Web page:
Friday, March 16, 2012

Legalizing Hunsuckers...

As Phyllis has mentioned here and here, successfully being issued visas is just the start of the process of legalizing our residence here in Ukraine. The laws pertaining to how foreigners go about this process have changed recently, so we're doing some new things, and it's a learning process all over again.

We thought it might be helpful to those of you who are praying for us or just interested in general to give a brief overview of what this registration process involves for us.

I'll give you a hint... it's not nearly as automated and painless as a quick drive to the DMV. =)

Monday - got back from trip to Poland.

Tuesday - went to Zaporozhye OVIR:
1) Talked to N.V., the official responsible for registration of foreigners, received a thorough explanation of what we need to do (a print-out list of at least 10 points), as well as the first 4(?) forms.
2) Went to Ukrainian Baptist Union office, signed one paper for them, they signed and stamped four for me.

Wednesday - took a break.

Thursday - started sorting out what needs to be done here in Dneprorudnoye:
1) Went and talked to head of our apartment co-op, he couldn't help us. (Actually, we misunderstood one another a little)
2) Went to landlord's office, explained what we needed from him, he agreed to help.
3) Went to local internal passport control/registration office, got an explanation of what needed to be done and who could do it for us, the registration clerk for our co-op.
4) Went looking (unsuccessfully) for said registration clerk.

1) Continued trying to find registration clerk for our co-op.
2) Found her, left passports.
3) Came back a couple of hours later to pick up paperwork (some of it in quadruplicate). She'd left some of it for us to fill out. Was informed of the next step (going back to local passport control/registration office).

Most of the papers accumulated at this point in the process.

At this point there are several possible hang-ups and about 5 more steps to go through, I think. Overall, not bad so far, and it's amazing how much a polite (I-want-to-be-legal-please-help-me-be-legal) attitude helps in making progress. =)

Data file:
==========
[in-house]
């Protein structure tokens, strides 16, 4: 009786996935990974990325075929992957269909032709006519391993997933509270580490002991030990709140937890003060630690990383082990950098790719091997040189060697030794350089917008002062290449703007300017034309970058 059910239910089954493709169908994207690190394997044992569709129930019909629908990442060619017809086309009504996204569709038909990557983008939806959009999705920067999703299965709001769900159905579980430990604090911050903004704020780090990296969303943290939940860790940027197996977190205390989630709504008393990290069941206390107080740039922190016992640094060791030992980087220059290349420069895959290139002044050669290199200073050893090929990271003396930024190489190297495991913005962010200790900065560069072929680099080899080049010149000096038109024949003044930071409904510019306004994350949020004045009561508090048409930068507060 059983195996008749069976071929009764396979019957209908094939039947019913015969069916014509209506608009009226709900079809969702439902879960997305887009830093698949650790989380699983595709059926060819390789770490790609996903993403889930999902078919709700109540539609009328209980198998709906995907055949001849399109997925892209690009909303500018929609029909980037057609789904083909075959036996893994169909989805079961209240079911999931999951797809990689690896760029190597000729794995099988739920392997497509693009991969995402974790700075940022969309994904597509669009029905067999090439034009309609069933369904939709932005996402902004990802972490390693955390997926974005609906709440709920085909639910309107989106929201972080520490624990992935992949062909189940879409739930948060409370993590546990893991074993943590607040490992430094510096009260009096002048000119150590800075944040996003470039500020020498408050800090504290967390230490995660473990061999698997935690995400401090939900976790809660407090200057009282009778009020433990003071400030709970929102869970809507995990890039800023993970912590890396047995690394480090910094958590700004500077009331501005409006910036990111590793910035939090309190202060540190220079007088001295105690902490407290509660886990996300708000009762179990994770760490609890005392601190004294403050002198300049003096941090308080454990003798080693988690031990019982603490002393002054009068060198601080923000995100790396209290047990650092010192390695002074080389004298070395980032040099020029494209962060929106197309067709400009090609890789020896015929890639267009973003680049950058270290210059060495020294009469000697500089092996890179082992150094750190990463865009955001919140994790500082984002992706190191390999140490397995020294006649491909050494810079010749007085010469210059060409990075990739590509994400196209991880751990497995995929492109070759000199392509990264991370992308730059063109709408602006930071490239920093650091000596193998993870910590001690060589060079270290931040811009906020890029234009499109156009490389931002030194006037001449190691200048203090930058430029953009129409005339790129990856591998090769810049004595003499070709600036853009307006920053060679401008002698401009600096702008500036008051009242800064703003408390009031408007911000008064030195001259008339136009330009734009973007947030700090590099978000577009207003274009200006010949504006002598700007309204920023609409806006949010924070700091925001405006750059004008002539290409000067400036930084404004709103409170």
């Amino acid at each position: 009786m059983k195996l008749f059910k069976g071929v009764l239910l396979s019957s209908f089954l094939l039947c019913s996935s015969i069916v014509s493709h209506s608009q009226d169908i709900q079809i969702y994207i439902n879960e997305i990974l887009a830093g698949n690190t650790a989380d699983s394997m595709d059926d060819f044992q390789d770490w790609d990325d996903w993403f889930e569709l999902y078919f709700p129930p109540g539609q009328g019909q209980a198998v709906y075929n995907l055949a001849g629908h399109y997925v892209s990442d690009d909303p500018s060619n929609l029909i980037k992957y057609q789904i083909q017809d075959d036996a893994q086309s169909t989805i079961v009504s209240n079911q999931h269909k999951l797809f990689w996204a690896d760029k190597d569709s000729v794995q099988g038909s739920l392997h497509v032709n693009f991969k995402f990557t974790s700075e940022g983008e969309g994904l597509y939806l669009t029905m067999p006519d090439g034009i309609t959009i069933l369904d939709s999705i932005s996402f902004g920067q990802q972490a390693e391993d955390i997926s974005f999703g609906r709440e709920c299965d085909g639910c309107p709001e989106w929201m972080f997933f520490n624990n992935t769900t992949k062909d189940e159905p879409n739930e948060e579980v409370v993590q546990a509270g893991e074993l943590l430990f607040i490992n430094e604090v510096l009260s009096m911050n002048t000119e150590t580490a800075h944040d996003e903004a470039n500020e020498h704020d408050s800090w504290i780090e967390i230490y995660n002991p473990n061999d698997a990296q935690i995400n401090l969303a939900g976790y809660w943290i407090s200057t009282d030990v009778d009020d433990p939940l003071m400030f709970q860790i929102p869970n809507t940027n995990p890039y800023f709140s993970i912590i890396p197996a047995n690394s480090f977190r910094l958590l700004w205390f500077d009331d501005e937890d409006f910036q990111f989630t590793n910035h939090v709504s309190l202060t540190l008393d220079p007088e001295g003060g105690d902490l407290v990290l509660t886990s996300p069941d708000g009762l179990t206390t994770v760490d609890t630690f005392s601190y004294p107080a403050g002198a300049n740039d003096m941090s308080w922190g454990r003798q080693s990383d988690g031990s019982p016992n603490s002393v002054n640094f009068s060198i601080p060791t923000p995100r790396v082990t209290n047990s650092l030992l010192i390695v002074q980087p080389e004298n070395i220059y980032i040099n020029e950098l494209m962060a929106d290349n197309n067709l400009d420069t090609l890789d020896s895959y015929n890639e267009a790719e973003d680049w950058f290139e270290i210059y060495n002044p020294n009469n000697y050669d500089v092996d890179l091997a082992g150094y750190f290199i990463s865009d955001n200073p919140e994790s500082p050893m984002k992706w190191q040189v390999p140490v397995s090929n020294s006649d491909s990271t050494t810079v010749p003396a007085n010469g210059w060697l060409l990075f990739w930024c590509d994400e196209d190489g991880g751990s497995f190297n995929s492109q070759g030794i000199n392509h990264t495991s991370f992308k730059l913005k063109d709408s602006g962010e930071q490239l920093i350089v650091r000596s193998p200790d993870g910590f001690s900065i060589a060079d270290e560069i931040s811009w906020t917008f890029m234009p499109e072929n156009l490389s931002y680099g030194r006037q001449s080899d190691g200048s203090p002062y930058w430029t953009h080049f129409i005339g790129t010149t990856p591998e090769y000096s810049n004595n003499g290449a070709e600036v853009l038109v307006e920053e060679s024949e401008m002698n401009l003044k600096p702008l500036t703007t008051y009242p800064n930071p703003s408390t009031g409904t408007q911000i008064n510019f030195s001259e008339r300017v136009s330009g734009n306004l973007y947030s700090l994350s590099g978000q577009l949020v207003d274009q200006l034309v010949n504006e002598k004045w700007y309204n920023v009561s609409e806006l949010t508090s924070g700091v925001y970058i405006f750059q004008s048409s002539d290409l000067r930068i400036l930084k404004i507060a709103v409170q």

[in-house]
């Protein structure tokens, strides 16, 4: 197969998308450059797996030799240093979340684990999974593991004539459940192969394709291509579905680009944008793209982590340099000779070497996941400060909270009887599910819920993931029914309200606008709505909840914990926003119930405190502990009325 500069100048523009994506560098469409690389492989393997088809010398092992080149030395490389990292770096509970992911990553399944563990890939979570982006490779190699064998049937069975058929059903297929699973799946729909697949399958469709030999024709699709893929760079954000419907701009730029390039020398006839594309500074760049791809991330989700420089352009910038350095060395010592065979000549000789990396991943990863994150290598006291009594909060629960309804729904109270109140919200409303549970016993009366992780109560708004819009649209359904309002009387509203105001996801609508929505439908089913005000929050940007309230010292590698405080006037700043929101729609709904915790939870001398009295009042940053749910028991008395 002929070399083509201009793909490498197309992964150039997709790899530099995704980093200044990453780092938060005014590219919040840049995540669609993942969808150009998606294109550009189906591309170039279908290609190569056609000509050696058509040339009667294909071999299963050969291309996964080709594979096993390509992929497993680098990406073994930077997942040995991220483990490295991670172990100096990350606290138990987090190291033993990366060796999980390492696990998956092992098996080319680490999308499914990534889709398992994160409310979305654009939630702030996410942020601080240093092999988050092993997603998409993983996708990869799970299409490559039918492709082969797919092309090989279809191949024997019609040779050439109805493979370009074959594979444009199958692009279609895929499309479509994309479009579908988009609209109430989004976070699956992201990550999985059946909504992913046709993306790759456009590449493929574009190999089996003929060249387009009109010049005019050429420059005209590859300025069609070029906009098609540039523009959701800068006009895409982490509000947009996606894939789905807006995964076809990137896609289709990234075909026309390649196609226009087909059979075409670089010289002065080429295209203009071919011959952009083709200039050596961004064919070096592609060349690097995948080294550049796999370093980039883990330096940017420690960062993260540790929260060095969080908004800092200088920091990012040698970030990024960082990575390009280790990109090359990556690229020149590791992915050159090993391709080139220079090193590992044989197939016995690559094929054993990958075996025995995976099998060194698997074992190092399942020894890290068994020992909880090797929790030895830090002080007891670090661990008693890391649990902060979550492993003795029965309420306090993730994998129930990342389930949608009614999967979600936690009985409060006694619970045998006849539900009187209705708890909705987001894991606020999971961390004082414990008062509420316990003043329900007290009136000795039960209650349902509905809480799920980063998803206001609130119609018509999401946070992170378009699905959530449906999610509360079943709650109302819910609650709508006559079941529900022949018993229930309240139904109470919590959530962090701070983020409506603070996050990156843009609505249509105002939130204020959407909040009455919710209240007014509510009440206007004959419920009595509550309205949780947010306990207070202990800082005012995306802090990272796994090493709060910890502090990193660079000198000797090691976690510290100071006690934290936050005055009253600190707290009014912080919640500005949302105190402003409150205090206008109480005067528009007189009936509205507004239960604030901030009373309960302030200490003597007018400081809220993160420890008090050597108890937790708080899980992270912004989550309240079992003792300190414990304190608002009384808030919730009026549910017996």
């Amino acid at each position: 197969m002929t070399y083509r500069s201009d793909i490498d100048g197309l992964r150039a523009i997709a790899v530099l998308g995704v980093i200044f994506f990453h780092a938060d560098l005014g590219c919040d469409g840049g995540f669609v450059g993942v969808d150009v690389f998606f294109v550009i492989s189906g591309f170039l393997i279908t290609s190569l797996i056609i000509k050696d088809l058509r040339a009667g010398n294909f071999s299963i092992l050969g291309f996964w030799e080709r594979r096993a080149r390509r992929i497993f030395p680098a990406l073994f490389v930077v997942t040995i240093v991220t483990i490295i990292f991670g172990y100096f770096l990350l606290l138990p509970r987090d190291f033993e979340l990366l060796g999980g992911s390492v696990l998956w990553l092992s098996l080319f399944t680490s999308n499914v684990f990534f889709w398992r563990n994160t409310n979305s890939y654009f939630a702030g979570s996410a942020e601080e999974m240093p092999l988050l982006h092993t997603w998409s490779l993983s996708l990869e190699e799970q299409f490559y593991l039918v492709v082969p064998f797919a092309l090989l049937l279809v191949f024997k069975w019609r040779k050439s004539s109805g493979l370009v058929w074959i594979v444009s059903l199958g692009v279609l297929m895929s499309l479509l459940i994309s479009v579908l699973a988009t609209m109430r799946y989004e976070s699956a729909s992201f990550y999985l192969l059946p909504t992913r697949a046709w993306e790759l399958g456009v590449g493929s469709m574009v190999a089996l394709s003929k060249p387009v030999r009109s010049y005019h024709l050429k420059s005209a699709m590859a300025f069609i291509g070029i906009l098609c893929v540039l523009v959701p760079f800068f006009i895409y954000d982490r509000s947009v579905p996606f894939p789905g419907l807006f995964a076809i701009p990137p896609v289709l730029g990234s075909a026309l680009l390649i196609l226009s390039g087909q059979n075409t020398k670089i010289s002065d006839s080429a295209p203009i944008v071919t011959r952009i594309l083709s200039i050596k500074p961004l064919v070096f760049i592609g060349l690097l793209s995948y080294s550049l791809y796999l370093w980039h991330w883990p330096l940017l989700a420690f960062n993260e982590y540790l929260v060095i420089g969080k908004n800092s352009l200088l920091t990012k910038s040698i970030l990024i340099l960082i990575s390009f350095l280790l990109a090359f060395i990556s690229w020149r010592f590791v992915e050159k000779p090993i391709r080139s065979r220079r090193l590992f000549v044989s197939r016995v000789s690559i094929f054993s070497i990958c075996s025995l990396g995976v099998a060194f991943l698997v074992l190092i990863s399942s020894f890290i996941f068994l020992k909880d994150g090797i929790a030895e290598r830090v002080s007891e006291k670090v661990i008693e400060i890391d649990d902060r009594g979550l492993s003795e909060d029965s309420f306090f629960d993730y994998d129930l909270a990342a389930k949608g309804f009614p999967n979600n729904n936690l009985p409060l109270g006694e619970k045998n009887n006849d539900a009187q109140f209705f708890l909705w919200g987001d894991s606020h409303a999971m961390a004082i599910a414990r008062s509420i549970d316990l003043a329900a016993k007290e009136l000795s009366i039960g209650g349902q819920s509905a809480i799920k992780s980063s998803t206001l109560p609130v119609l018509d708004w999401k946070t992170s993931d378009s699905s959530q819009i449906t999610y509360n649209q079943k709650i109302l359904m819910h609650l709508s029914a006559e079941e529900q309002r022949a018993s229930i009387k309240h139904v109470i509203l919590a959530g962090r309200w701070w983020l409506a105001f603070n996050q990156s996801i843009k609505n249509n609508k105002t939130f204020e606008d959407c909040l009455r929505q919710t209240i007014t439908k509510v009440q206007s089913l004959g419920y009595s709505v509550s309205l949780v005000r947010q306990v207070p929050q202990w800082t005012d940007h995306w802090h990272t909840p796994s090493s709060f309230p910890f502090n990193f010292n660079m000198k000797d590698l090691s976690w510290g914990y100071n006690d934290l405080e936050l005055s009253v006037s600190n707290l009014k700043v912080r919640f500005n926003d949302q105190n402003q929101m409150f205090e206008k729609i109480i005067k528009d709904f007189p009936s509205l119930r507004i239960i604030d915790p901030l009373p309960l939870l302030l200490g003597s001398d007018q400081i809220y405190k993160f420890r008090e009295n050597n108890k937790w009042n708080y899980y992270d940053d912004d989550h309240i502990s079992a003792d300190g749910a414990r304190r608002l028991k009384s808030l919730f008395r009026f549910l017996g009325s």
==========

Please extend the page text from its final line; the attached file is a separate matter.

We appreciate your thoughts and prayers for us during this learning process.


amy in peru said...

I am SO thankful that here in Peru there is a non-profit organization (in the capital city) that keeps abreast of all the changes and which for a fee does almost all of the legwork for us!! Your post reminds me of all that we would have to do ourselves otherwise!

We just got back from doing this last week and the whole process took us 5 days at the capital. But, we walked away with our documents! SO much easier than in earlier days. It used to take a month and involve having to travel out of the country and back. Phew, I'm glad they changed that! :)

I will pray for you guys right now again. :)

Love from Peru,

Phyllis said...

Yes! I've just been amazed at how Will's keeping up with all this. Almost everyone else that I've heard of has a lawyer or some kind of help. Will just keeps plodding through it by himself.

Thanks for the prayers!

Anonymous said...

I am so glad that you took the time to explain this. My dc and I have been praying for you and unfortunately I couldn't answer some of their questions regarding your visas. What began as the Lord putting it on my heart to pray for your family has now turned into spontaneous civics, geographical and language lessons!

We will continue to pray.